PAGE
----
I shouldn’t be jobless but I am and the cause of it is low sugar level.  I had temporary work in Central College to photocopy personal documents accompanying bursary applications, file the bursary forms and enter the information on a spreadsheet.  I was working hard at it in a friendly office thinking I might have succeeded in finding a place to work.  My chickens hadn’t hatched before disaster struck.  I was due to finish at 12noon but carried on working at the photocopying to clear a backlog when at 1.45pm in walked the Principal to show around the newly-appointed Depute Principal, Elaine Petrie, whom I knew from Jordanhill College in-service teacher training in 1985.  I smiled and Elaine said “Oh, hello,” but then she asked me how long I had been there and I had to say I didn’t have a post yet.  Something welled up inside and I tried to regain the situation by explaining that I had done the NQ in Legal Administration at Central College.  Then the exocet missile, bomb fell, eagle landed, fatal drowning took place.  I called out that I needed to do the NQ at Central as the teaching at Falkirk College on the HND had been so bad.  Elaine was coming from her Assistant Principal post in Falkirk College and she didn’t reply.  She made sure single-handed I was out of the job – by then I had a 16 hours per week temporary contract- by the end of January and threw in some sarcastic wanna-be-a-help letters into the bad business.

There was a bad memory of being wrong done-by so I ate a piece as Granda Higgins recommended.  I mean I liked having a job at Central College and the staff were good company but hey, I don’t need to travel on the crowded morning Larbert to Glasgow Queen Street train.  Maybe the swine flu won’t be so able to reach me in my limited situation.

We ate well when I was a child.  We had tea and a jeelie piece at 8am then out to the byres and the hen houses and back in at 10am for bacon and eggs and tea.  Granny’s folks came from Forfar and they believe in eating plenty meat, potatoes, soup, bread, scones, cakes and a lot of butter.  On Tuesdays a fishman came in a van from Kilsyth so we got fish and Midnight Sun butter from him.  Granda sometimes said Granny would have needed two backsides but Granny wasn’t even offended to hear this.  The Co-op butcher came in a van and his name was Gerry and Granny would go out eagerly to get her parcel of meat.  Gerry had twin sons who both became local councillors so they likely learned that work as an itinerant Co-op butcher wouldn’t have been something to aspire to for their life work.  Gerry wore a white coat and he had short grey hair set back in Brylcream and a handsome face with a lined forehead.  Gerry seemed to always appear at the counter in his van over the years, never changing, a matter-of-fact purveyor of Co-op meat, sausages and pounds of lard in the white paper with a bull’s head illustration.

Granny’s brother Jim lived with her and Granny and Jim liked meat for their tea being of the same Forfar heredity:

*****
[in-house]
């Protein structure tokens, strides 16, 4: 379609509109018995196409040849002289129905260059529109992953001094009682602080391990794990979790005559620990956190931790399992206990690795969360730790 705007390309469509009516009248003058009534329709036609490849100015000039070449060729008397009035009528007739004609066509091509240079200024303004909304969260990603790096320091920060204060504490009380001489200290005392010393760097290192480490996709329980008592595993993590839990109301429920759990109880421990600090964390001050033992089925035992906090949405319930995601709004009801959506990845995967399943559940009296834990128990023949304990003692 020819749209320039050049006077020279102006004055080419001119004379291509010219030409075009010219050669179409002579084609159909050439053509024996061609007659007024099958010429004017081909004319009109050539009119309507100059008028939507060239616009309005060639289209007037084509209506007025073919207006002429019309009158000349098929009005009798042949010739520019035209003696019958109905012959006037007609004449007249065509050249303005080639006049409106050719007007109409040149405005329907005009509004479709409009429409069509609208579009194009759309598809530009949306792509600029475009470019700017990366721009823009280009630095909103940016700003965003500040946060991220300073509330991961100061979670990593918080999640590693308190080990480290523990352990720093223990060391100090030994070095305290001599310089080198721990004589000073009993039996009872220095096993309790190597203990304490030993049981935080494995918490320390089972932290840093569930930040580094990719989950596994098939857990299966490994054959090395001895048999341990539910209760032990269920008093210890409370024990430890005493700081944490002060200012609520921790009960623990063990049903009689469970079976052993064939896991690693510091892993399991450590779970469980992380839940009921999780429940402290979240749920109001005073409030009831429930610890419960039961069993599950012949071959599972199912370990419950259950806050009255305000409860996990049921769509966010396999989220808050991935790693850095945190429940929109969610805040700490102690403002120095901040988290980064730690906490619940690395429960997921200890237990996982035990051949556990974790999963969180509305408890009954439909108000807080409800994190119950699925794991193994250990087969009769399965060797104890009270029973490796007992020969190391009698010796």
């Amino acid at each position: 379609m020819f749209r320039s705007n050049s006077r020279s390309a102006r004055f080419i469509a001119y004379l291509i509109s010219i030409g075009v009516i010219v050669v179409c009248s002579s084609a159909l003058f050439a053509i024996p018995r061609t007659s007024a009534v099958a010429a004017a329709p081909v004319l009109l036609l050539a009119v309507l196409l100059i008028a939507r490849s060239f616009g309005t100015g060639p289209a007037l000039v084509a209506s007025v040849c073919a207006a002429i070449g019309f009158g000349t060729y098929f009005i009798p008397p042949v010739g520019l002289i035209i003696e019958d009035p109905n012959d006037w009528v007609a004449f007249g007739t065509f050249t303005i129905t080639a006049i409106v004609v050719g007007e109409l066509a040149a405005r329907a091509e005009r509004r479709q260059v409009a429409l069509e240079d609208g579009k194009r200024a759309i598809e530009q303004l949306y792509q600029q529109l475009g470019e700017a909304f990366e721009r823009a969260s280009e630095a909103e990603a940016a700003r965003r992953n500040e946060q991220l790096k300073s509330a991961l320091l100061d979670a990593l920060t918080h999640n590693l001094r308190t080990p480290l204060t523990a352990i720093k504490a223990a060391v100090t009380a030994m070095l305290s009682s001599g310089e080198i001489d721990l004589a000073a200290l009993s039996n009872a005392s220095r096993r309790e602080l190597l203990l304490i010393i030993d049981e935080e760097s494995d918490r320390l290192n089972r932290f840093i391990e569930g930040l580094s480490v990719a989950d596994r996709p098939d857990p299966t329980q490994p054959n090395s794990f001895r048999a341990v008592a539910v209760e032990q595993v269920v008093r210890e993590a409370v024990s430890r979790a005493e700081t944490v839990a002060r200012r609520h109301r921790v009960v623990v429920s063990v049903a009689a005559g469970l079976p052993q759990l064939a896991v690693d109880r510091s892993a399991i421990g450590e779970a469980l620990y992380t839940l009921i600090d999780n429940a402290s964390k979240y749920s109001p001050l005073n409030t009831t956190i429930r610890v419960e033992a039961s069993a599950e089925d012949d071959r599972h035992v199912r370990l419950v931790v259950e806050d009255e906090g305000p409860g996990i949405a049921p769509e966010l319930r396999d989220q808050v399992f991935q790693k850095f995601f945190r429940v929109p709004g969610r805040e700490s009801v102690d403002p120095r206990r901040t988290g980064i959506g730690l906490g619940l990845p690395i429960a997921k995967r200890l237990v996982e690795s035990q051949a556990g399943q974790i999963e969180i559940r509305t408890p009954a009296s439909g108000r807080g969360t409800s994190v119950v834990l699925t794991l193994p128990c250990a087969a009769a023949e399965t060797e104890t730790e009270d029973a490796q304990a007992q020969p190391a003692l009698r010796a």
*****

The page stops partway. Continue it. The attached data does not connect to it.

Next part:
“Some hae meat and canna eat

Some wad eat that want it.”

Good old Robert Burns defined the situations of eating.  Granny had meat and she could eat “sae let the Lord be thankit.”

Post-modernism is of interest but traditional Scottish verse is more relevant here.  On the black and white television there was the daily entertainment by the One O’Clock Gang with Larry Marshall and other Glasgow stars.  We would have our lunch at 12noon and so we would be well-fed and relaxed in front of the television by 1pm.  The jeelie jar would have come out onto the dining table after the soup and meat and potatoes.  Cups of tea rounded off this nourishing meal.  On a Saturday night the entertainment came from a farther studio as it was the “Val Doonican Show.”  “Walk tall, walk straight and look the world right in the eye.”  Val Doonican was always well-dressed in a knitted designer sweater and he was as sensible a singer as you would ever listen to on the television.  He sang a final song set against a bed with iron rails so there was every attention to traditional arrangements.

There was a Dansette record player in the other corner of the living-room and again this apparatus belonged to Uncle Jim.  I mean if it hadn’t been for Uncle Jim then I am in no doubt Granda would have entertained us with his thoughts and observations all placidly expounded to the puffing of his pipe.  We had the Dansette record player and I enjoyed:

“There was a soldier, a Scottish soldier, and he went far away…”

I enjoyed the tempo of this song and its fine spirit of the Scots rigging themselves up to go away and sort out matters in lands less organised than our own.

I was just a child on a diet of jeelie pieces so I failed to recognise it was men going away to war as they could not earn a crust locally.  This was the case with my great-grandfather James Love Halkerston- my Granny Smith’s father.  He was a stonemason in Perth and a father of seven children but then bricks were invented and stone masons were out of work.  So James Halkerston had to take the King’s shilling and set out for South Africa as a Black Watch soldier in the Boer War.  James was a kind man and he returned safely and said that South Africa was God’s own country.  Granny said that the Earl of Mansfield “employed James to talk about the war.”  The housekeeper at Scone Palace gave James a basket of provisions when he finished for the day and James visited his sister first and gave her the pick of the basket before he went home.  This irritated his wife who said the basket should be given to her first, but James merely muttered “Vitriol, vitriol,” and continued his preferred route with the basket.